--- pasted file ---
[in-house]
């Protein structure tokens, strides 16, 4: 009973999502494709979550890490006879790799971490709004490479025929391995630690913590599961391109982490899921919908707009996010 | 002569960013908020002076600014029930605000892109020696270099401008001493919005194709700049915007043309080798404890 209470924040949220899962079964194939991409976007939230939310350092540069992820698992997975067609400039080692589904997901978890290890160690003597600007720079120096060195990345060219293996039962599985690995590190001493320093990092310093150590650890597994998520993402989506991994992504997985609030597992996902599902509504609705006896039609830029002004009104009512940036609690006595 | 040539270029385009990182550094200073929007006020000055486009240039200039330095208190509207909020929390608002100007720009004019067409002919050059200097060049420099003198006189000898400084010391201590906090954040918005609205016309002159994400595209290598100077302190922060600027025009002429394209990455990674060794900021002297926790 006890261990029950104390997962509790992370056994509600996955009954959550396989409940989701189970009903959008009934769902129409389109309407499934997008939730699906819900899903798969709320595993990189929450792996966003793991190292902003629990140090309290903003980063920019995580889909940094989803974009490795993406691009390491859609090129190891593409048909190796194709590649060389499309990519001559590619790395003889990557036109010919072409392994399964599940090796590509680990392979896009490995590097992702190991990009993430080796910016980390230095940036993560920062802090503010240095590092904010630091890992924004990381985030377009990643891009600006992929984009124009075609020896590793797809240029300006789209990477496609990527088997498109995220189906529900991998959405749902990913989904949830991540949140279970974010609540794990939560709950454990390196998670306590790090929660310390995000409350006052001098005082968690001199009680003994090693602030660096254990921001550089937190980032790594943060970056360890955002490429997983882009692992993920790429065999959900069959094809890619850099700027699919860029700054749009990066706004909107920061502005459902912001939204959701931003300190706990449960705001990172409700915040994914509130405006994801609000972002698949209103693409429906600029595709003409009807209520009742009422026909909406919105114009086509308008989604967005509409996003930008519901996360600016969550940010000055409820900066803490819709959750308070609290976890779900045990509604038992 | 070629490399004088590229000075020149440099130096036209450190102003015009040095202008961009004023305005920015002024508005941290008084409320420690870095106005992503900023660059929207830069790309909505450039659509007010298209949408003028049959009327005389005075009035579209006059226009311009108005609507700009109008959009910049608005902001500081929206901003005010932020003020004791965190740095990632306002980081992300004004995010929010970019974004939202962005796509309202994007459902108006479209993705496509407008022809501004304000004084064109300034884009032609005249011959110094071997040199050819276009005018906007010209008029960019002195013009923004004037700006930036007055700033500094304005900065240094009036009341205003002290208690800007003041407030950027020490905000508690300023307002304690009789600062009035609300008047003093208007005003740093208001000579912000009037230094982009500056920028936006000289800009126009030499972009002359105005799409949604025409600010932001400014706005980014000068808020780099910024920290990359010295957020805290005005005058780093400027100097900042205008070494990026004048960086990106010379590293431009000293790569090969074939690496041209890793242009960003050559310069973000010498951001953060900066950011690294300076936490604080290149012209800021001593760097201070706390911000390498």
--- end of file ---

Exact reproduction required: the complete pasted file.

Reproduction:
[in-house]
């Protein structure tokens, strides 16, 4: 009973999502494709979550890490006879790799971490709004490479025929391995630690913590599961391109982490899921919908707009996010 | 002569960013908020002076600014029930605000892109020696270099401008001493919005194709700049915007043309080798404890 209470924040949220899962079964194939991409976007939230939310350092540069992820698992997975067609400039080692589904997901978890290890160690003597600007720079120096060195990345060219293996039962599985690995590190001493320093990092310093150590650890597994998520993402989506991994992504997985609030597992996902599902509504609705006896039609830029002004009104009512940036609690006595 | 040539270029385009990182550094200073929007006020000055486009240039200039330095208190509207909020929390608002100007720009004019067409002919050059200097060049420099003198006189000898400084010391201590906090954040918005609205016309002159994400595209290598100077302190922060600027025009002429394209990455990674060794900021002297926790 006890261990029950104390997962509790992370056994509600996955009954959550396989409940989701189970009903959008009934769902129409389109309407499934997008939730699906819900899903798969709320595993990189929450792996966003793991190292902003629990140090309290903003980063920019995580889909940094989803974009490795993406691009390491859609090129190891593409048909190796194709590649060389499309990519001559590619790395003889990557036109010919072409392994399964599940090796590509680990392979896009490995590097992702190991990009993430080796910016980390230095940036993560920062802090503010240095590092904010630091890992924004990381985030377009990643891009600006992929984009124009075609020896590793797809240029300006789209990477496609990527088997498109995220189906529900991998959405749902990913989904949830991540949140279970974010609540794990939560709950454990390196998670306590790090929660310390995000409350006052001098005082968690001199009680003994090693602030660096254990921001550089937190980032790594943060970056360890955002490429997983882009692992993920790429065999959900069959094809890619850099700027699919860029700054749009990066706004909107920061502005459902912001939204959701931003300190706990449960705001990172409700915040994914509130405006994801609000972002698949209103693409429906600029595709003409009807209520009742009422026909909406919105114009086509308008989604967005509409996003930008519901996360600016969550940010000055409820900066803490819709959750308070609290976890779900045990509604038992 | 070629490399004088590229000075020149440099130096036209450190102003015009040095202008961009004023305005920015002024508005941290008084409320420690870095106005992503900023660059929207830069790309909505450039659509007010298209949408003028049959009327005389005075009035579209006059226009311009108005609507700009109008959009910049608005902001500081929206901003005010932020003020004791965190740095990632306002980081992300004004995010929010970019974004939202962005796509309202994007459902108006479209993705496509407008022809501004304000004084064109300034884009032609005249011959110094071997040199050819276009005018906007010209008029960019002195013009923004004037700006930036007055700033500094304005900065240094009036009341205003002290208690800007003041407030950027020490905000508690300023307002304690009789600062009035609300008047003093208007005003740093208001000579912000009037230094982009500056920028936006000289800009126009030499972009002359105005799409949604025409600010932001400014706005980014000068808020780099910024920290990359010295957020805290005005005058780093400027100097900042205008070494990026004048960086990106010379590293431009000293790569090969074939690496041209890793242009960003050559310069973000010498951001953060900066950011690294300076936490604080290149012209800021001593760097201070706390911000390498």